There are quite a few videos from reviewers where the battery life coupled with performance from AMDs side was far superior to Intels 10th gen so unless there is a crazy magic smoke going on inside Intel Tiger Lake, I bet that reviewers are going to be finding that this hit piece behind closed doors by Intel, likely pushed and masterminded by Ryan Shrout whom historically, notoriously, had his tongue up the chutney tunnel of Intel so far he even got a high up role there makes this so devious.

The moral and ethical decay going on inside Intel is just disgusting.

I also am a bit miffed that Hexus was quite muted in this news post, this kind of thing from Intel should not be tolerated and unlike other reviewers whom are hitting this down how it should be, being muted just adds a little bit of “je ne sais quoi”…

Edit: It gets even better!

The blue bar represents the average score the Intel and AMD laptops achieve in the MobileMark 18 benchmark, showing Intel more than 50% in the lead. Additionally, it shows battery life in minutes, where AMD is given the win by around an hour. Most of you have probably never heard of MobileMark 18, and I hadn’t either, and it turns out that this is a benchmark from BapCo, one of Intel’s satellite benchmark companies. So Intel basically gave themselves this 50% win. Furthermore, battery life is not measured with an actual benchmark, but is based on nothing more than the battery size, which is obviously a very misleading way to show battery life.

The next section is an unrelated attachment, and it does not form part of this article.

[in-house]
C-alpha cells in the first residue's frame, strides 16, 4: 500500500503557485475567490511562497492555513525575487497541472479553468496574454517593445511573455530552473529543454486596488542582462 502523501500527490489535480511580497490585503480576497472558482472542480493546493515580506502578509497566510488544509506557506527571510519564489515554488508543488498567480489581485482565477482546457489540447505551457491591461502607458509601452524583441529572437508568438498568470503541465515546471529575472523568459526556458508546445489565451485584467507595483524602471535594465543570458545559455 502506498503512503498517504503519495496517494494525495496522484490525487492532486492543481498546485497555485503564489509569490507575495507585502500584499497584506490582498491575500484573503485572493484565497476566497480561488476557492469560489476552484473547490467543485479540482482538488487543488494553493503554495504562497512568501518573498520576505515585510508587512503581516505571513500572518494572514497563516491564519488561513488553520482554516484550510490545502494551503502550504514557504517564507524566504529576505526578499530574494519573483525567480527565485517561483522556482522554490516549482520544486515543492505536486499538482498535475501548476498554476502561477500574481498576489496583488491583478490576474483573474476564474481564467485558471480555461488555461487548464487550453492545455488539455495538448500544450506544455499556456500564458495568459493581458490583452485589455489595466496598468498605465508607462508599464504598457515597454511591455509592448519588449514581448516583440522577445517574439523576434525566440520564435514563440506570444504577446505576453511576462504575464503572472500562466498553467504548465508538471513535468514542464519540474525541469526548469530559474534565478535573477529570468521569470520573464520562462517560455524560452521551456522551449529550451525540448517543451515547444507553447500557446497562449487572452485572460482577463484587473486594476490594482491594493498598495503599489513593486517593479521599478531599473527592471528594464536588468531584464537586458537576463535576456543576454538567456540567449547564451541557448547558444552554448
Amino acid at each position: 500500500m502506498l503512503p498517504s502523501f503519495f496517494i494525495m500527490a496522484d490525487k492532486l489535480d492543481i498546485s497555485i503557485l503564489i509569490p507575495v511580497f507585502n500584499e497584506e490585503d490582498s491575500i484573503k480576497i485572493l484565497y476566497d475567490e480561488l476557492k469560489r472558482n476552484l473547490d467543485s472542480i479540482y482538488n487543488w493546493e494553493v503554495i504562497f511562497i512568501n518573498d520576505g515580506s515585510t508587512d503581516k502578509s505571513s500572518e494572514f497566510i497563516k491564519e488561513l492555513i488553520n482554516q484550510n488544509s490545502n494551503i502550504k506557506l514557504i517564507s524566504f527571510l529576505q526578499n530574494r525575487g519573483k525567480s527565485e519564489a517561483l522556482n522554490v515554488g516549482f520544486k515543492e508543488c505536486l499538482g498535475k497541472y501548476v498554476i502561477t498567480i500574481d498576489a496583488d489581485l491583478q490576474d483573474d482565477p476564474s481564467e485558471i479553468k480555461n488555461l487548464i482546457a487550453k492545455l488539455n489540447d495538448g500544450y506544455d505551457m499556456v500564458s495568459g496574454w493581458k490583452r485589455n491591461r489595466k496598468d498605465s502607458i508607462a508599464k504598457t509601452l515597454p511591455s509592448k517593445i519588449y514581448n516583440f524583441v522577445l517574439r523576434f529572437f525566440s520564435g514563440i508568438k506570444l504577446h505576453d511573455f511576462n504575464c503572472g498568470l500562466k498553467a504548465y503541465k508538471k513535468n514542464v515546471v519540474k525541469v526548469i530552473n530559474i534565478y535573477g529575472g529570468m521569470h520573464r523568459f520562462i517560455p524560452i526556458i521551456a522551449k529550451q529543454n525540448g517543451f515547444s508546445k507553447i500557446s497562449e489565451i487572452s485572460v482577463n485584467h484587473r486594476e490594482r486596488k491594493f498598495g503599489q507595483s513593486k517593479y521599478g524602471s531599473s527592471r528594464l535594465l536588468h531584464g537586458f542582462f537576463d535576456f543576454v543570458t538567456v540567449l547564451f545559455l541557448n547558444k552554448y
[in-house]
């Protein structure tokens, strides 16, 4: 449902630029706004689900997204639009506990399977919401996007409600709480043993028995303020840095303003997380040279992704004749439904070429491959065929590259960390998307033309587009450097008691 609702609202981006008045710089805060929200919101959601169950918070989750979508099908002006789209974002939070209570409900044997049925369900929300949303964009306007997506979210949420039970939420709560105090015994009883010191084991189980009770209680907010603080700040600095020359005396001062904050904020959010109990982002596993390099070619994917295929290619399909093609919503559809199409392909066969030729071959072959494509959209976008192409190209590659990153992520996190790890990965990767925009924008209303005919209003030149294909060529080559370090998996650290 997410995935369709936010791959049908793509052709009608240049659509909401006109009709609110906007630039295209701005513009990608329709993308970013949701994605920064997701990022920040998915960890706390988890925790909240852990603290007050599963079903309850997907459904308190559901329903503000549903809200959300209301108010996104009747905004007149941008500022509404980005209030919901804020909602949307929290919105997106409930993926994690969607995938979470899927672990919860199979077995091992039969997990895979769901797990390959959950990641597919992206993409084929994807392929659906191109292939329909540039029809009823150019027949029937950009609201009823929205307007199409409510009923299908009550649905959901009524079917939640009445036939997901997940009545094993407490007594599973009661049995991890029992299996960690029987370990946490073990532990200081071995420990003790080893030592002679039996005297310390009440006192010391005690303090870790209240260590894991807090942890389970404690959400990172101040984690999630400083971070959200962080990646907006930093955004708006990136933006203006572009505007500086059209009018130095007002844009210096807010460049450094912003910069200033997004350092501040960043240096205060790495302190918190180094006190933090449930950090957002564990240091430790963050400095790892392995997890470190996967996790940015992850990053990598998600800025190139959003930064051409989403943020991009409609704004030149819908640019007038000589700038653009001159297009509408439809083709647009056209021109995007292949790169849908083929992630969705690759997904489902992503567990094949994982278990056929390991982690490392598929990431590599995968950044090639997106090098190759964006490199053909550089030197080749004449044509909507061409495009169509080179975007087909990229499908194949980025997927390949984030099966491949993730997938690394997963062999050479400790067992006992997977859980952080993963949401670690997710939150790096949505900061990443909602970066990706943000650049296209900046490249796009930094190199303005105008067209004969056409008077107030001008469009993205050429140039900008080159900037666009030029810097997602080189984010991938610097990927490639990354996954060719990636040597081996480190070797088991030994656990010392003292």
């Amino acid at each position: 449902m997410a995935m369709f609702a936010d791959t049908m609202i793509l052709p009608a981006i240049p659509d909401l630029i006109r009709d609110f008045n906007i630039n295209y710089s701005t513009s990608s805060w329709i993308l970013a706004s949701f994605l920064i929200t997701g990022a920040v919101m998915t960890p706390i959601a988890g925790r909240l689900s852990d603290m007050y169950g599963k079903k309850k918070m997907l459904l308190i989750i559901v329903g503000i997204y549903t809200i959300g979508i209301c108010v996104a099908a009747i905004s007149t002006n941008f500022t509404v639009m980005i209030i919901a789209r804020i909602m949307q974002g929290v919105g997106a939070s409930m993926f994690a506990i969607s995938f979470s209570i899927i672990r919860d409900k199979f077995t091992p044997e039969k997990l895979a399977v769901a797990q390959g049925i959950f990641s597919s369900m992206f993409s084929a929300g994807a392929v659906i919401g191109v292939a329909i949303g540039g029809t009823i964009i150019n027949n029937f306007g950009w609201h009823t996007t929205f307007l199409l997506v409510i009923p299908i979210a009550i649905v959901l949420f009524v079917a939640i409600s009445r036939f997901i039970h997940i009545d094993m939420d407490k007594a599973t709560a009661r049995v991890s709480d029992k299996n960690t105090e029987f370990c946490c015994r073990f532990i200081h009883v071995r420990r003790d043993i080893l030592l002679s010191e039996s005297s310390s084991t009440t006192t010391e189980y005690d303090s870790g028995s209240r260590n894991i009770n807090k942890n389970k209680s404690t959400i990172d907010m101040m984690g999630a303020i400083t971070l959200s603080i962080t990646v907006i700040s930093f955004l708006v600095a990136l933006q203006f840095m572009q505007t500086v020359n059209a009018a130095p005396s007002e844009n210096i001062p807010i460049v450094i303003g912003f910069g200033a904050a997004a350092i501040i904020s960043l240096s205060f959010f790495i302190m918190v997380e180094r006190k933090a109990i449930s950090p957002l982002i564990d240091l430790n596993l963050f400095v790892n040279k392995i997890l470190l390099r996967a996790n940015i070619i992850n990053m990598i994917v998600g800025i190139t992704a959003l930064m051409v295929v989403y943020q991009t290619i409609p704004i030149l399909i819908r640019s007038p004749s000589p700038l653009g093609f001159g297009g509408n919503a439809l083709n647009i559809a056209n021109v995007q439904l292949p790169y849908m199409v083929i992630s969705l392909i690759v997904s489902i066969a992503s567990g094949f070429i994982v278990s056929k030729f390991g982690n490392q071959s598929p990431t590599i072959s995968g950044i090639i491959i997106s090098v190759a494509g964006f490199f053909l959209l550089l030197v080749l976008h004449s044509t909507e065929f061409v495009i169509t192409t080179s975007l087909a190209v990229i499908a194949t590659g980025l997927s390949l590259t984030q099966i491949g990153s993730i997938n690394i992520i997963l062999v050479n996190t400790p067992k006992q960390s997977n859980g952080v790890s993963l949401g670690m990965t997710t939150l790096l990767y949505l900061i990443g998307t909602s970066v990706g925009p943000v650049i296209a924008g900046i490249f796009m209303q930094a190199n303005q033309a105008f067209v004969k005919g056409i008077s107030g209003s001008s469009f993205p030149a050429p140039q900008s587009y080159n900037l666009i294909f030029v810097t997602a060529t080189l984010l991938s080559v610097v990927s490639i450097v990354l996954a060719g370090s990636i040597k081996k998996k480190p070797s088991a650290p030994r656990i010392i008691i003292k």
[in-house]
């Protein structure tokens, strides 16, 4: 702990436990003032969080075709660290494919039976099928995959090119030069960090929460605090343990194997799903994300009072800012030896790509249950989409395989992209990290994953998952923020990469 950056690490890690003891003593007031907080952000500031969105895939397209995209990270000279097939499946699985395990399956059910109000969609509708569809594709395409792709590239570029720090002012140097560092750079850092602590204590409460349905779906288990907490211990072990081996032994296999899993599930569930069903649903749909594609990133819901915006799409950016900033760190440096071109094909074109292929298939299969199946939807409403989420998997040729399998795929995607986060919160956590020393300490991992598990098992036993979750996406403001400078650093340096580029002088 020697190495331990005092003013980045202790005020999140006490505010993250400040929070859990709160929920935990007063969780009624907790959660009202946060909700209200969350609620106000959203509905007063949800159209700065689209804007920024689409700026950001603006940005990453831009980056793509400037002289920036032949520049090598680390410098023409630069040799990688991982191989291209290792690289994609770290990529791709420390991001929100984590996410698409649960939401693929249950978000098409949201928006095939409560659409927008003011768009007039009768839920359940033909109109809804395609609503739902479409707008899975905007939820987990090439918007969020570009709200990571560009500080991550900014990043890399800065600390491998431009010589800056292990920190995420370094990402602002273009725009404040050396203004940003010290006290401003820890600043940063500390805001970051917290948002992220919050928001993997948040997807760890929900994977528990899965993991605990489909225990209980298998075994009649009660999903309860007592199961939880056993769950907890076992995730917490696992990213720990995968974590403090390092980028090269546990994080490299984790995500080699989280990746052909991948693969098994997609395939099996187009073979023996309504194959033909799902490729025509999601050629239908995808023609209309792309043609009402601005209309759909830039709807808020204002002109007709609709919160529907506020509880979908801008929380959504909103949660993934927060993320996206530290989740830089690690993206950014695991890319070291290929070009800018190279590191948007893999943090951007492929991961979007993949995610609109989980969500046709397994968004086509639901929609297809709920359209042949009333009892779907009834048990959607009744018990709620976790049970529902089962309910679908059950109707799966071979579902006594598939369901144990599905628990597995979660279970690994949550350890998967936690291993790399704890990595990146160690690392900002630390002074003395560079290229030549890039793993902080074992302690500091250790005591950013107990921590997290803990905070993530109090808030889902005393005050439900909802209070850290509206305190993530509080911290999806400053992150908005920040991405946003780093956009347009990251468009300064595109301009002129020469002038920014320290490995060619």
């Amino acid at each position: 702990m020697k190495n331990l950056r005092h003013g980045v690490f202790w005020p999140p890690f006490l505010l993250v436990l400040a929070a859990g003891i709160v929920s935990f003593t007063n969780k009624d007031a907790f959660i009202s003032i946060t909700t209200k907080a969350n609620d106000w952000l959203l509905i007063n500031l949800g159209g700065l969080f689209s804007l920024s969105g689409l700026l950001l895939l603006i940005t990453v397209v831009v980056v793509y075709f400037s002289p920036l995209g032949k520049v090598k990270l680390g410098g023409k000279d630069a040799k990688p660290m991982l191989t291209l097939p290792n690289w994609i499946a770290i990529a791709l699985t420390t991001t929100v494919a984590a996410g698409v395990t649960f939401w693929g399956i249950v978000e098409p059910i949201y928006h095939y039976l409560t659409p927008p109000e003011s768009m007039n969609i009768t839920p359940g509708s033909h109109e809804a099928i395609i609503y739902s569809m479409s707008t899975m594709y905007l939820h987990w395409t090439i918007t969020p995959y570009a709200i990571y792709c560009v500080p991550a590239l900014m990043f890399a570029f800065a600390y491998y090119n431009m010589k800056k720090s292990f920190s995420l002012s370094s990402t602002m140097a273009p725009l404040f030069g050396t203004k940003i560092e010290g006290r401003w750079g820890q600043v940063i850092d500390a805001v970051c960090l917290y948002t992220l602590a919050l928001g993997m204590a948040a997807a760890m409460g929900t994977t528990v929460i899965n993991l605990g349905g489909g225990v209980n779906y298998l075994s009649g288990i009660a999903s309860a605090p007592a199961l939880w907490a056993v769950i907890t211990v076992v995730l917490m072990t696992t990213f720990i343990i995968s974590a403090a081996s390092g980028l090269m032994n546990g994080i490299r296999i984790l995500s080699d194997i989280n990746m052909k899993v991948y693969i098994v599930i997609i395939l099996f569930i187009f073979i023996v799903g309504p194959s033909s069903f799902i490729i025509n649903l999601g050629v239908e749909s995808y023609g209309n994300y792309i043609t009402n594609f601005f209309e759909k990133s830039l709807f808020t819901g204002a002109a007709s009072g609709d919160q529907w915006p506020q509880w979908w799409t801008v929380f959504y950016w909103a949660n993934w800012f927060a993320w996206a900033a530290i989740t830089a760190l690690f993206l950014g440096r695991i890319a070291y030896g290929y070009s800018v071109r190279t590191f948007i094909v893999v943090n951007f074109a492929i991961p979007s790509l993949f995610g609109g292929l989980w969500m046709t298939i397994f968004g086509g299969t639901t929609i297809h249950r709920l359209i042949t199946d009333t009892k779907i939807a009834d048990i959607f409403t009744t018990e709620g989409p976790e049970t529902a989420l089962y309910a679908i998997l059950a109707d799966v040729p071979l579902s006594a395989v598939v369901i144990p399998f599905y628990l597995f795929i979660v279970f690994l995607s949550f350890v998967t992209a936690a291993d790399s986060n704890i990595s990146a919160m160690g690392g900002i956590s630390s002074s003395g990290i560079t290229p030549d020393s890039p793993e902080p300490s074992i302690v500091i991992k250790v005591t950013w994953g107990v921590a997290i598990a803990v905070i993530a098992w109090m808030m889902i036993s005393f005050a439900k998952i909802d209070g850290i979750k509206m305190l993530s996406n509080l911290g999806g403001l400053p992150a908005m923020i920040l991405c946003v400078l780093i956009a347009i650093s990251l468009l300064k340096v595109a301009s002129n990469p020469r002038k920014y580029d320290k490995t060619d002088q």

So Intel is using another benchmarking suite that is likely strongly optimised for Intel systems through compilers because noooo, Intel has never made and distributed a compiler that detriments an AMD system!
Childish spat between two childish tech monopolies, over who gets to monopolise more of my Monopoly money?

Thank-you for bringing it to my attention. Wake me when things have quietened down a bit.
Usual Intel shenanigans then?

Also, what is with the recent Hexus comment threads all being invalid? This one links to this;